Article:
Bursitis is a pain-causing condition affecting the bursae. A bursa is a small and fluid-filled sac, which are located throughout the body and are responsible for cushioning the muscles, tendons, and bones around the joints. When the bursae become inflamed, this inflammation is called bursitis. Typically, bursitis only occurs in one location with a few bursae, rather than all the bursae becoming inflamed at once. The most typical locations the inflammation occurs are the hip, elbow, and shoulder. That said, bursitis can less commonly occur at the base of an individual's big toe, heel, and by the knee. The condition usually occurs by joints involved in repetitive and frequent motions.
Swollen Or Red Joints
Bursitis comes with common symptoms associated with inflammation. When the bursae around a joint or multiple joints become inflamed, affected individuals may see their joints become swollen or red. If the affected joint is compared to one on the opposite side of the body, it will be larger and more filled with fluid. The redness may be accompanied by tenderness or may be warm to the touch. Other external symptoms that may occur include a rash or bruising around the affected area. These physical symptoms might be centralized to the joint or may be spread further around the area surrounding said joint. Anti-inflammatory drugs can sometimes help reduce swelling and tenderness.
Pain Upon Applying Pressure Or Movement
The inflammation associated with bursitis can lead to pain upon applying pressure or movement. If individuals press down on the swollen or achy area, they might experience sharper or shooting pain through their body. Excess pressure may make the inflammation worse. It's also common to experience pain when they move the affected joint. With shoulder bursitis, moving the shoulders can cause pain, especially if patients reach overhead or behind themselves. Hip bursitis may lead to pain when patients walk, run, exercise, or otherwise move their hips. Pain tends to worsen after patients exert themselves or engage in tough physical labor. With elbow bursitis, it may be difficult to bend or straighten the arm fully.
Stiff And Achy Joints
Stiff and achy joints tend to occur as part of bursitis. Most commonly, the stiffness and aching will be associated with the swollen and inflamed area. Individuals shouldn't experience pain in parts of the body that don't have inflamed bursae. If the stiffness and aching are widespread and chronic, it may be a sign of another condition, such as arthritis. Affected individuals may find there's a dull aching in their joints even if they immobilize and don't move them for extended periods. The stiffness may become worse if individuals don't move their joint. It's best for them to talk to a doctor about how much movement they should be allowing, along with whether they should fully immobilize their affected joint.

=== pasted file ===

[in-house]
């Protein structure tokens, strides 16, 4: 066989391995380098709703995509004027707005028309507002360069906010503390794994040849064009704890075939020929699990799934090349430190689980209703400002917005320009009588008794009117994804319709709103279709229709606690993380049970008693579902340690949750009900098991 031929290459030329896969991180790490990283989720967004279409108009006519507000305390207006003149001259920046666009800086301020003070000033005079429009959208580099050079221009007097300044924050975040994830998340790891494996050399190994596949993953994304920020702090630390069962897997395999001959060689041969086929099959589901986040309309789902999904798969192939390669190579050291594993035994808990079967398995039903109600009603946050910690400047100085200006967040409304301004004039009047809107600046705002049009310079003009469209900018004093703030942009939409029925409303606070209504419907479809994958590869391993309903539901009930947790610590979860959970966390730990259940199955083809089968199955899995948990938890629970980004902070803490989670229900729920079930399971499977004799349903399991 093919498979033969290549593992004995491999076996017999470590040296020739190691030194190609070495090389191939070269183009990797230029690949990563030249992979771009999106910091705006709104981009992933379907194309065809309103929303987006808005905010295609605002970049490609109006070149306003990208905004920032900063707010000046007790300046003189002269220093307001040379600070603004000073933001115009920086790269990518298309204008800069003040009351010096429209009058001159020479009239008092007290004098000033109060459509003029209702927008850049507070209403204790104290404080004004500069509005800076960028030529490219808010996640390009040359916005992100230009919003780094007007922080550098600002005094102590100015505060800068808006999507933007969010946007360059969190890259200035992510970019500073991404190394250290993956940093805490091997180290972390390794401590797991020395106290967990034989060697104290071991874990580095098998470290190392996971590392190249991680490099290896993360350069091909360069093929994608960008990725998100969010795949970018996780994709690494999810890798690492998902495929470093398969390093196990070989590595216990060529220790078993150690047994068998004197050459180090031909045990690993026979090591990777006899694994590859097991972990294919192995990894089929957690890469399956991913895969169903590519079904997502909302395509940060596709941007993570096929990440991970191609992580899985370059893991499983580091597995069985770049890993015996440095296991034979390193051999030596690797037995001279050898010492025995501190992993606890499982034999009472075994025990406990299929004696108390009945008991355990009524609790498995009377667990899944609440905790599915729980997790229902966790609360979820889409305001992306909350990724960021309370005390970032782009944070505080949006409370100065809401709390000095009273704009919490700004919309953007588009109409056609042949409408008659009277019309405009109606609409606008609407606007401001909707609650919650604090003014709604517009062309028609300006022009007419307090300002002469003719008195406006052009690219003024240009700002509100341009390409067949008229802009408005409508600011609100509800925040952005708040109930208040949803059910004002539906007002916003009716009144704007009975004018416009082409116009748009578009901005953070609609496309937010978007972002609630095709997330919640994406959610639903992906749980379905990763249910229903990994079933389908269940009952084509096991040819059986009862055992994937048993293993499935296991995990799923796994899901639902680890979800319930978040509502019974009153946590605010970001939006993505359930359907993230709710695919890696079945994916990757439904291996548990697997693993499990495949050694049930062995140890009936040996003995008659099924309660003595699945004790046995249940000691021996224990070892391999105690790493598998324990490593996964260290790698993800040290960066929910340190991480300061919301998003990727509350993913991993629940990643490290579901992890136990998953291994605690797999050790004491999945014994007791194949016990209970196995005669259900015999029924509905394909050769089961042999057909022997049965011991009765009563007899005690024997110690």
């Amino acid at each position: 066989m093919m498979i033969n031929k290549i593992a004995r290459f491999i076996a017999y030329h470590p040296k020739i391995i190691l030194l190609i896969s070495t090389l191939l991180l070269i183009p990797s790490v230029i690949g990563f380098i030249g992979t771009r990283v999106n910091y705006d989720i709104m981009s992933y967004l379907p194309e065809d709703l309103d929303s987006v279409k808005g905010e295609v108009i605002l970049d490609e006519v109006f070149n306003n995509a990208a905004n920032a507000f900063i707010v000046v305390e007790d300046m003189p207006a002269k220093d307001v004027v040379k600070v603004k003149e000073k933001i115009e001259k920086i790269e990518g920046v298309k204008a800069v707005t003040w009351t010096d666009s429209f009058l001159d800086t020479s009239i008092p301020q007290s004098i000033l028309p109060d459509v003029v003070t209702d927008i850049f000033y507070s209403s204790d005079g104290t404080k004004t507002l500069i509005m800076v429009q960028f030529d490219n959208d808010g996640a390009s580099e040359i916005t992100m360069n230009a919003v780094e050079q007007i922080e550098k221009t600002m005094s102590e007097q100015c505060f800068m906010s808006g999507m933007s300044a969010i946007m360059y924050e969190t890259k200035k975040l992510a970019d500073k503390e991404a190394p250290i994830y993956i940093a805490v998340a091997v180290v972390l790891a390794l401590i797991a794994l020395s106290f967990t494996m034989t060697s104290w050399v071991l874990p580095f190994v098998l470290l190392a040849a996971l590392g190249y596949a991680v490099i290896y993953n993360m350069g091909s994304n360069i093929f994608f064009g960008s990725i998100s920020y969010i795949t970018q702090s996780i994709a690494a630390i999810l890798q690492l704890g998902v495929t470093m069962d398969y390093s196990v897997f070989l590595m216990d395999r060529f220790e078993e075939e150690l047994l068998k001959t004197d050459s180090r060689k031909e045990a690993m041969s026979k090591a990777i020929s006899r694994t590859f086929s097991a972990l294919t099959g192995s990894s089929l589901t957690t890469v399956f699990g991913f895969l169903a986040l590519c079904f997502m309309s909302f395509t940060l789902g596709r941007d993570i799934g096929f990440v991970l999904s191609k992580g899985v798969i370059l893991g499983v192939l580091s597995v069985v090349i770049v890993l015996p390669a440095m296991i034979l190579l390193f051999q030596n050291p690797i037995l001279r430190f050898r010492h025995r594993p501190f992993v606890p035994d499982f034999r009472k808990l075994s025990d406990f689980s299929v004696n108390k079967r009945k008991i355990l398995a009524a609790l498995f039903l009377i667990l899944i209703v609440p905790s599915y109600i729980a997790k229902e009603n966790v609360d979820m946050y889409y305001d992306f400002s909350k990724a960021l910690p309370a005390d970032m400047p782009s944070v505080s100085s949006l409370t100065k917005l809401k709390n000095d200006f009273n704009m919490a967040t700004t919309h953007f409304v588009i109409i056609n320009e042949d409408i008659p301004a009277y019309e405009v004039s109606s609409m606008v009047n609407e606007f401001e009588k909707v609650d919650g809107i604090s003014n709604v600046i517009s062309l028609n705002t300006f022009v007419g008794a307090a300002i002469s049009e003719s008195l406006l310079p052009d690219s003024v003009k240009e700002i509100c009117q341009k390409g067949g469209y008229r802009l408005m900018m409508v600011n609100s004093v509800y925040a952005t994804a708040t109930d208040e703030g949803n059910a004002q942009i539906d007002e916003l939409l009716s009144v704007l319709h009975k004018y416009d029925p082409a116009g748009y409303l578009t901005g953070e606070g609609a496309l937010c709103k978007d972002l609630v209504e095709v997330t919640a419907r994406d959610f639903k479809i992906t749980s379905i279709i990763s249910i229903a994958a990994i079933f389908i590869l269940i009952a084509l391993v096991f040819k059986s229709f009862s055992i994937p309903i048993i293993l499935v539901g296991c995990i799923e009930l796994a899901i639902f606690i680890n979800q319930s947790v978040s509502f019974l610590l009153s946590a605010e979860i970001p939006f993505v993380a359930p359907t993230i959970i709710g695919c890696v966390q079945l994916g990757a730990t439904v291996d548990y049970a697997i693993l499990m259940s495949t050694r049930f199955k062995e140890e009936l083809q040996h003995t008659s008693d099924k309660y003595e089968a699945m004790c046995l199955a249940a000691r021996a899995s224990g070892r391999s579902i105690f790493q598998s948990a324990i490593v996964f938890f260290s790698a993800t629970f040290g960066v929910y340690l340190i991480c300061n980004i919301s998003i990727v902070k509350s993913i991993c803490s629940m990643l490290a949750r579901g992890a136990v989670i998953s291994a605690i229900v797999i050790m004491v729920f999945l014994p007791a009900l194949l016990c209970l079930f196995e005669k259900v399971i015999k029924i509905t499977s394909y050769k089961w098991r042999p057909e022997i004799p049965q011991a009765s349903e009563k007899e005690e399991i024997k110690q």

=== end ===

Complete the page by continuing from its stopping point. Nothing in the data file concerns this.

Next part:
A fever may occur alongside the pain, stiffness, limited range of motion, and swelling. Fevers are a sign of infection, and they occur when the immune system raises the body's temperature as part of its response to infection fighting. The level of the fever depends on how severe the infection is. Bursitis caused by an infection is referred to as septic bursitis. Typically, redness only occurs in those with septic bursitis, since it's a sign of infection. Warmth also only tends to occur with septic bursitis. If patients experience any symptoms of an infection, they should seek prompt medical care. Though most types of bursitis resolve by themselves, septic bursitis is potentially serious. About twenty percent of cases of bursitis are of a septic nature. Infections are caused by a bacteria or other organism entering the bursa through a puncture, scrape, bite, cut, or other wounds.
Inability To Move Affected Joint
With most cases of bursitis, there's some range of motion still associated with the affected joint. Though movement may cause pain, affected individuals are typically able to go through some motions. However, in more serious cases, there may be an inability to move the affected joint. Sometimes this is because the stiffness progresses until it makes the joint feel 'locked.' In other cases, the inability to move is because attempting movement causes pain too severe to manage. A complete inability to move the affected joint isn't a normal symptom in run-of-the-mill bursitis. It's often a sign of septic bursitis or serious inflammation that requires medical intervention. If a patient's bursitis pain is keeping them from moving their joint entirely, they should see a doctor as soon as possible.